U.S. Economy Expands at 2.8% Pace in 3Q – Fox Business
The U.S. economy grew faster than expected in the third quarter as businesses restocked shelves, but a slowdown in consumer and business spending pointed to an underlying weakness.
Gross domestic product expanded at a 2.8% annual rate, the quickest pace since the third quarter of 2012, the Commerce Department said on Thursday. It was an acceleration from a 2.5% clip in the second quarter and beat economists’ expectations for a 2.0% rate.
A day of fireworks that started with the stunner by Goldman’s head of the ECB has just gotten its second wind following the preliminary announcement of Q3 GDP, which roared from 2.5% to 2.84%, far above expectations of a 2.0% annualized number.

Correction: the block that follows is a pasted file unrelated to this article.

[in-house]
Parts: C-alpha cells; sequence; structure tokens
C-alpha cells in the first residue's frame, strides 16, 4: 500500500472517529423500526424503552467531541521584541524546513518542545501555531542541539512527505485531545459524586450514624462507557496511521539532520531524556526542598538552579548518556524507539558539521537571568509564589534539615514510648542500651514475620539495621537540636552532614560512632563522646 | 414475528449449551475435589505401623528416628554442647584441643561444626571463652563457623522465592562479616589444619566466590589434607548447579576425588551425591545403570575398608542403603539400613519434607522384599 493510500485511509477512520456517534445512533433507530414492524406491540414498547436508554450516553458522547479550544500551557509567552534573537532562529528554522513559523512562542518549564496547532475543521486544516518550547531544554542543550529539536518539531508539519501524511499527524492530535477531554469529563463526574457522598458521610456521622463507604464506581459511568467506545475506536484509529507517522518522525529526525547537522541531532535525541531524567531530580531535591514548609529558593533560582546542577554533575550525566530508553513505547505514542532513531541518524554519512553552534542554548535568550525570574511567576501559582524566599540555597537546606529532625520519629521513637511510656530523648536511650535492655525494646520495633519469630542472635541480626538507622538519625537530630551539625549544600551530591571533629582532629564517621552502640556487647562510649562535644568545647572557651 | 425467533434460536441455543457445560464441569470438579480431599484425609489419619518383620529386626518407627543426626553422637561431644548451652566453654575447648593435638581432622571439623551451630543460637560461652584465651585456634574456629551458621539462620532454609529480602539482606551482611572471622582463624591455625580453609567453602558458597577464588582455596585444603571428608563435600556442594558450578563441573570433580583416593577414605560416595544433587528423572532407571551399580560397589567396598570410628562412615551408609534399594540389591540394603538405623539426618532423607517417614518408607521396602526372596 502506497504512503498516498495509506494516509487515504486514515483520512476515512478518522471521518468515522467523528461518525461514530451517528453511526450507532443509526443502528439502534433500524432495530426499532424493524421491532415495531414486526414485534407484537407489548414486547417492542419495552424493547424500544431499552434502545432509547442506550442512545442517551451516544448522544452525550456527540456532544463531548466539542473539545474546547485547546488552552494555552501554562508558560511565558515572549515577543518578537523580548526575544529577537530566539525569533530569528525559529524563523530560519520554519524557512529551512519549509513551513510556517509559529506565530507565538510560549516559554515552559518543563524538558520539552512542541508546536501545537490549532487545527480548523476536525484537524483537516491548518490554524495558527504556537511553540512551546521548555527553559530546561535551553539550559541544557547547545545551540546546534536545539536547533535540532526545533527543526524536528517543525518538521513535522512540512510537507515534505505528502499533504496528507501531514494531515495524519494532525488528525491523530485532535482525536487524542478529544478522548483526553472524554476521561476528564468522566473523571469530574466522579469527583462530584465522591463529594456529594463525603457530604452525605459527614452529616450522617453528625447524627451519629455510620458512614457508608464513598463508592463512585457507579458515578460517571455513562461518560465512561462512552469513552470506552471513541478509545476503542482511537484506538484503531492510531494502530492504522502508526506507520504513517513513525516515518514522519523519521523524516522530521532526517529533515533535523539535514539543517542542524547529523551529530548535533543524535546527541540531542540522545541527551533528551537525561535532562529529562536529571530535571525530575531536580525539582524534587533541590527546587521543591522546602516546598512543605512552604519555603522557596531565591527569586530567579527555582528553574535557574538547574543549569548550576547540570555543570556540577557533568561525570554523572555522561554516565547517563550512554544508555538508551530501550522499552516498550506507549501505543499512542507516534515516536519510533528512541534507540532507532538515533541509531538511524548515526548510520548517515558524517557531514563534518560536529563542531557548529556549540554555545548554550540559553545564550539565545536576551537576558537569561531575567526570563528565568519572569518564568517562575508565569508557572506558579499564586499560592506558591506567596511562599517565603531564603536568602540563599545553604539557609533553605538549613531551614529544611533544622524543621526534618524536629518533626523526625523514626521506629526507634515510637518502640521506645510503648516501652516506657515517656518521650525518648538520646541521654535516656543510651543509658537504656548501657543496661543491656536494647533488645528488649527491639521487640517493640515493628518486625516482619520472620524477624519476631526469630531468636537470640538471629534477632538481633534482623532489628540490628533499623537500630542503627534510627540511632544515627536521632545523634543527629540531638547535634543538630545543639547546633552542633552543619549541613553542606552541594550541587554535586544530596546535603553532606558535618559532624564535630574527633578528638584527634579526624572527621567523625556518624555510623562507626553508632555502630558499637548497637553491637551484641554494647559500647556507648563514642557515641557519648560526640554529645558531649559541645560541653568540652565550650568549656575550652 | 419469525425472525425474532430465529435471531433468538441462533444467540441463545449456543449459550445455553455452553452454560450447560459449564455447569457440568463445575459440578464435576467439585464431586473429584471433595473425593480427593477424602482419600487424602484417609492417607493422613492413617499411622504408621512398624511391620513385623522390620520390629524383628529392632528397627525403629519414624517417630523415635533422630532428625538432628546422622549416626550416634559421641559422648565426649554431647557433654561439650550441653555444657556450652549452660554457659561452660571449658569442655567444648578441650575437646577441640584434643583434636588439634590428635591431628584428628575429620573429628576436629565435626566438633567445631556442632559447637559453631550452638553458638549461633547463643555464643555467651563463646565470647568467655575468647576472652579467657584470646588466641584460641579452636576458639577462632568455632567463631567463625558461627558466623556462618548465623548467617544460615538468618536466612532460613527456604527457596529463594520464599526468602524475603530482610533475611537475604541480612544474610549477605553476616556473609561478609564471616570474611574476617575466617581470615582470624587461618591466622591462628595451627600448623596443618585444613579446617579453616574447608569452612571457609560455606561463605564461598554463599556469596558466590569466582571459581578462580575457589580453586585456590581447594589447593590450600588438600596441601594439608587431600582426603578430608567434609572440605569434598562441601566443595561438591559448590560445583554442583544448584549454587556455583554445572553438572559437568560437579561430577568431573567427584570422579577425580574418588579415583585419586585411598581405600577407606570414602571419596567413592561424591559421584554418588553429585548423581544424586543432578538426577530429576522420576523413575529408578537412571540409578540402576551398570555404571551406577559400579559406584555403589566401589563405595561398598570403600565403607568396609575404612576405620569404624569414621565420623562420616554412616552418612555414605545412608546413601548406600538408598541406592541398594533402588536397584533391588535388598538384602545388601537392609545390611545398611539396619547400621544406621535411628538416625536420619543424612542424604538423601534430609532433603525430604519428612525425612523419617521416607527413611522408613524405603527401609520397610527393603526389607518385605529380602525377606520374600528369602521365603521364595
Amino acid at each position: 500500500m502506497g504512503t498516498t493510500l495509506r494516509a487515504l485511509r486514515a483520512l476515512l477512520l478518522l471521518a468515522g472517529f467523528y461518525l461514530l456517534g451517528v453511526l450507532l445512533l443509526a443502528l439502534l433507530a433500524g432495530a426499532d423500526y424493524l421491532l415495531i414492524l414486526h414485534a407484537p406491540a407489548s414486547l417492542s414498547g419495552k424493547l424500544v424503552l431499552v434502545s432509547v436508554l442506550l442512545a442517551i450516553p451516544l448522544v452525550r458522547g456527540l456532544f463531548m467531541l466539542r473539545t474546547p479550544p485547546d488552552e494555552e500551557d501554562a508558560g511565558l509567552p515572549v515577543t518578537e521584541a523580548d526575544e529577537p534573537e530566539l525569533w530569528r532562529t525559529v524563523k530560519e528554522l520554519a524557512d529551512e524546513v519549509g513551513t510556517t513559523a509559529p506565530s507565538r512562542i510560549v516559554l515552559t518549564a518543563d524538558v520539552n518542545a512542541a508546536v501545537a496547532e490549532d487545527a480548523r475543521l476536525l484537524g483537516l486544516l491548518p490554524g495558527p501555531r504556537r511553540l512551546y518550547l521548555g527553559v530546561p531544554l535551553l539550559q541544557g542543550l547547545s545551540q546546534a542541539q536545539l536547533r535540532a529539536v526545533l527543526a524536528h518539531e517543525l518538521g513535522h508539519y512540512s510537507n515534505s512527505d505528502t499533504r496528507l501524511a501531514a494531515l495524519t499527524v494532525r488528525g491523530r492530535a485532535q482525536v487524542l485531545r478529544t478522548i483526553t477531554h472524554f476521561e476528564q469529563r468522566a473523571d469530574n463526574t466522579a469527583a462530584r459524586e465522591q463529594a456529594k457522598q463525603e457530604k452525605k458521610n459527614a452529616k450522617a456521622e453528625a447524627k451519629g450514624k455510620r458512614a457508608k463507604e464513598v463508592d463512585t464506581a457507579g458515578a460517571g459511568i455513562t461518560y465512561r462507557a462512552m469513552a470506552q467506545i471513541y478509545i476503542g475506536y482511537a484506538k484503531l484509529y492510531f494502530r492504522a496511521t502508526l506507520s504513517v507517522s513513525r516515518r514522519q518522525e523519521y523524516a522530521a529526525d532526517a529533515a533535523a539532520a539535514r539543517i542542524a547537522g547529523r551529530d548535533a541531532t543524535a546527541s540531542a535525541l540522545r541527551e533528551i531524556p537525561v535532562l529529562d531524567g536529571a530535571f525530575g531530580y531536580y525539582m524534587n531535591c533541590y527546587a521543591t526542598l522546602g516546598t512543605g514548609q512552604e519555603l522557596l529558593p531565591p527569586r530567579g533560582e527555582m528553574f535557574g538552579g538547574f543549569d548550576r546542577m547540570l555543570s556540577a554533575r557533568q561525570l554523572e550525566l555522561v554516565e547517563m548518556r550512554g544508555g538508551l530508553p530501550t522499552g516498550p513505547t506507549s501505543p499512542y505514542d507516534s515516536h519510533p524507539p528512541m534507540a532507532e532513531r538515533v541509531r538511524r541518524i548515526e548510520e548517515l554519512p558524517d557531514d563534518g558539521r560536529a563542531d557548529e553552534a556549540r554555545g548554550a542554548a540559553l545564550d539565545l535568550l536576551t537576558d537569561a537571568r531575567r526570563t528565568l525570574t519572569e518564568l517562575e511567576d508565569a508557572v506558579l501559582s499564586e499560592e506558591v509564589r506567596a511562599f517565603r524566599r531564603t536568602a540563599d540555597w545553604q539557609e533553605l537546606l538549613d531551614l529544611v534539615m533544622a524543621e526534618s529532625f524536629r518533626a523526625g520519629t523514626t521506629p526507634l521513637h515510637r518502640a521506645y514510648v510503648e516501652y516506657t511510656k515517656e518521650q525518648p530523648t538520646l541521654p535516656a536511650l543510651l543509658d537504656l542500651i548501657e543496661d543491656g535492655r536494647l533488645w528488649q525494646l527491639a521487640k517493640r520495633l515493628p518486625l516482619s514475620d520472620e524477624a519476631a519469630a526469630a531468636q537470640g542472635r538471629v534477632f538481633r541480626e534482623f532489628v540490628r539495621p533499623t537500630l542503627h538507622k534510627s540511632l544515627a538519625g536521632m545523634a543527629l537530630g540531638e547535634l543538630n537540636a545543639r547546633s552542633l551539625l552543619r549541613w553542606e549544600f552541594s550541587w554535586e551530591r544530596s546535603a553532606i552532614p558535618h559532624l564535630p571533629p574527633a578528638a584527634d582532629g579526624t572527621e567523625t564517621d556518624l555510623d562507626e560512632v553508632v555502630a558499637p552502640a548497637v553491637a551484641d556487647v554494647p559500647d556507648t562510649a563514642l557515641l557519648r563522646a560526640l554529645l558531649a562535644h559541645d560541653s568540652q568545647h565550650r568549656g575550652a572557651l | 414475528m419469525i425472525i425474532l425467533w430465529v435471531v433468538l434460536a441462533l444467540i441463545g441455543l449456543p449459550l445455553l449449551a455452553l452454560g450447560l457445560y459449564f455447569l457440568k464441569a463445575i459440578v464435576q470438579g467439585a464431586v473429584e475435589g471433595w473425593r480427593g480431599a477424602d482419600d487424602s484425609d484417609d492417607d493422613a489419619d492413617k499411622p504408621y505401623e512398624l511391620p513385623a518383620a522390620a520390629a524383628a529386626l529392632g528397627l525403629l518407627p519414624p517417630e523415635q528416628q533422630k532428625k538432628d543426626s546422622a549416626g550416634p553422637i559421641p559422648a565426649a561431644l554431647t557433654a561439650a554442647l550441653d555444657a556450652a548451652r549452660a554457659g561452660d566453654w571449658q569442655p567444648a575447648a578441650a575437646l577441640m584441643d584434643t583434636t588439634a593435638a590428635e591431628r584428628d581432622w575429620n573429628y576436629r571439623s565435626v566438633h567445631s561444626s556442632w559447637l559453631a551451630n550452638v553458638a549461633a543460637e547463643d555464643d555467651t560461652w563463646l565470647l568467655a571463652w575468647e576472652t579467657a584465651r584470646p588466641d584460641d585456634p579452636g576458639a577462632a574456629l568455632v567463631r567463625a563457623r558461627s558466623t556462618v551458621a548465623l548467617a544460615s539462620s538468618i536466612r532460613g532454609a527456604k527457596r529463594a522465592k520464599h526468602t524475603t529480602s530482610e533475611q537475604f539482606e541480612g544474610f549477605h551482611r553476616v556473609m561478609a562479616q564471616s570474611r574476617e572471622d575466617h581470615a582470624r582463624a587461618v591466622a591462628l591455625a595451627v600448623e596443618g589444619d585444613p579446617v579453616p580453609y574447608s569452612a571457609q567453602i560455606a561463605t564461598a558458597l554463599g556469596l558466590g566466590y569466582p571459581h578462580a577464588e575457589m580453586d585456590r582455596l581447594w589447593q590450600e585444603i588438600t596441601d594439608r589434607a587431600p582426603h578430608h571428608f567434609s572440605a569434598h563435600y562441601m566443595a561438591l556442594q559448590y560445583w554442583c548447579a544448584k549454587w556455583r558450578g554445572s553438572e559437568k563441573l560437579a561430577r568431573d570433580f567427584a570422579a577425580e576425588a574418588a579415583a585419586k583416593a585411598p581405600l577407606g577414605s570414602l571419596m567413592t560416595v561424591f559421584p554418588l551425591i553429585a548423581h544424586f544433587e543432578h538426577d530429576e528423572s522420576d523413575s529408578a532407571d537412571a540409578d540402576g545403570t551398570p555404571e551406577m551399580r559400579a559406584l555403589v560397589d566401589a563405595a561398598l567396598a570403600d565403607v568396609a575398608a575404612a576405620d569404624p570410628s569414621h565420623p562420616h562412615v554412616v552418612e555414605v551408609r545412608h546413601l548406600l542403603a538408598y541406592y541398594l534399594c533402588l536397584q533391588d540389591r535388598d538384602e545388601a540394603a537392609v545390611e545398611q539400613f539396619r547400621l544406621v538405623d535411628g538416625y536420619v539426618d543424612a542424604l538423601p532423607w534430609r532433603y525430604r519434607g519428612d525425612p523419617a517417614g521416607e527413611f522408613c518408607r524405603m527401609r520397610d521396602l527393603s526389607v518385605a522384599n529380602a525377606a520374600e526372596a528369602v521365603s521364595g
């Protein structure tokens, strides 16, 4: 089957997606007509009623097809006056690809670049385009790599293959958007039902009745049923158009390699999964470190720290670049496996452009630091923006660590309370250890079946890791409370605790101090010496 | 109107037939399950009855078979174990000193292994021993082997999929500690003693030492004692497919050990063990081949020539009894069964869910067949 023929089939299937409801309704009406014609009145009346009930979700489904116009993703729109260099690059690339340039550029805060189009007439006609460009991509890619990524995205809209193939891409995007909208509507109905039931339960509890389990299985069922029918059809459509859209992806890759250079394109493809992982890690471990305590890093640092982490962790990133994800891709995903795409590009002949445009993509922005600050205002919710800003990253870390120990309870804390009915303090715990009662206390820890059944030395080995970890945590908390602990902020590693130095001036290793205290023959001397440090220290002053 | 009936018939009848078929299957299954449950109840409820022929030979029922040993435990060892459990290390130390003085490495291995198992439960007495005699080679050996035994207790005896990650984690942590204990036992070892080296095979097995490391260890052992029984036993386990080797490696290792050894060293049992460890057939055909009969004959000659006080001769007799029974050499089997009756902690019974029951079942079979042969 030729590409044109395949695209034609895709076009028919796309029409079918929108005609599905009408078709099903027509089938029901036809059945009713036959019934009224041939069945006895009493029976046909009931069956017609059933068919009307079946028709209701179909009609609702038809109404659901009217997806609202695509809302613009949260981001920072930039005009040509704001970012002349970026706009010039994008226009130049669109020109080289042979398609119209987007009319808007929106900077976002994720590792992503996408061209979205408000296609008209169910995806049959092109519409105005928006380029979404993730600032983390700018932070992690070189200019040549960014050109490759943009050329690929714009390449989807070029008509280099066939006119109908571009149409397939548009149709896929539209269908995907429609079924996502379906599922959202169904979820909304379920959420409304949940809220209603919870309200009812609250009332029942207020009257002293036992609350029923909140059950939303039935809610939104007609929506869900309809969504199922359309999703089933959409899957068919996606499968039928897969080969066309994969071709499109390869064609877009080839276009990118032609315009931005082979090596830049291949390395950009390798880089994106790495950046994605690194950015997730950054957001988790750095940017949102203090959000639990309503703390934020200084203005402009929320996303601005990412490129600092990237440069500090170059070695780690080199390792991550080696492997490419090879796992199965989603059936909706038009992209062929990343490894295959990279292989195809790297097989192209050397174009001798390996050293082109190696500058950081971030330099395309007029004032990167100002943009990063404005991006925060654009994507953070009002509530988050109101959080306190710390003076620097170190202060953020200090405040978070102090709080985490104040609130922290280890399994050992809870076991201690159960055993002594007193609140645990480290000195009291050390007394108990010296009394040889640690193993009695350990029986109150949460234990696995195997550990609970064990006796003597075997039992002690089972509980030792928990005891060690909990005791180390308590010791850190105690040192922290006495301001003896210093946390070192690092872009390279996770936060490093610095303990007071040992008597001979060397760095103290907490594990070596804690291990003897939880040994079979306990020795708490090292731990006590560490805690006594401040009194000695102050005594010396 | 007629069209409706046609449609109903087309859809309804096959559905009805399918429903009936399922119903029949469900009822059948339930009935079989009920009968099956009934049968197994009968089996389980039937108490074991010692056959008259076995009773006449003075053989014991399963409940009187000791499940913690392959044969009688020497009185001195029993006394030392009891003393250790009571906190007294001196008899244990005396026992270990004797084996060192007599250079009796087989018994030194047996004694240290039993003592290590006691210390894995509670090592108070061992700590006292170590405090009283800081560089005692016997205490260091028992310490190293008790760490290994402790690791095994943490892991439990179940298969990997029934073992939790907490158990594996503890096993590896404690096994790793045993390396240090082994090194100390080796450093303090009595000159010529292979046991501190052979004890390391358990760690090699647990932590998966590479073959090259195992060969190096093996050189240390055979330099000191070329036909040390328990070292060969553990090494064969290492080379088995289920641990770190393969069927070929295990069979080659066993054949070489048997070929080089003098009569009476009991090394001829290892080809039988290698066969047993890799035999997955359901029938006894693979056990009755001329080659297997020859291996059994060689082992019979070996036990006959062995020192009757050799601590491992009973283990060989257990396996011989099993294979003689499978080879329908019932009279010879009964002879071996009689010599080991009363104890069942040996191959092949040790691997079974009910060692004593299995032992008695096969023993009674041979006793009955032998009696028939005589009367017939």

On the surface this was a bad number for Taper watchers, as it may mean the Fed will actually have to moderate its monthly flow precisely at the time when the ECB was forced to do “whatever it takes” in its fight with inflation, however a quick look at the internals shows that once again there is much more than meets the eye: because while the headline print was the strongest since Q3 2012, the core driver of economic growth, Personal Consumption, grew 1.5% below the expected 1.6%. Specifically, of the 2.84% number, PCE was just 1.04%, the lowest since Q2 2011!
Elsewhere, fixed investment – an indication of capex – was just 0.63%, below the 0.96% reported last quarter. So what drove “growth”? Why the traditional hollow component: Inventory, which amounted to 0.83% of the 2.8% print, double the 0.41% in the prior quarter. Net trade added an additional 0.3%, and finally government ticked on a modest 0.04% – the first positive contribution since Q3 2013.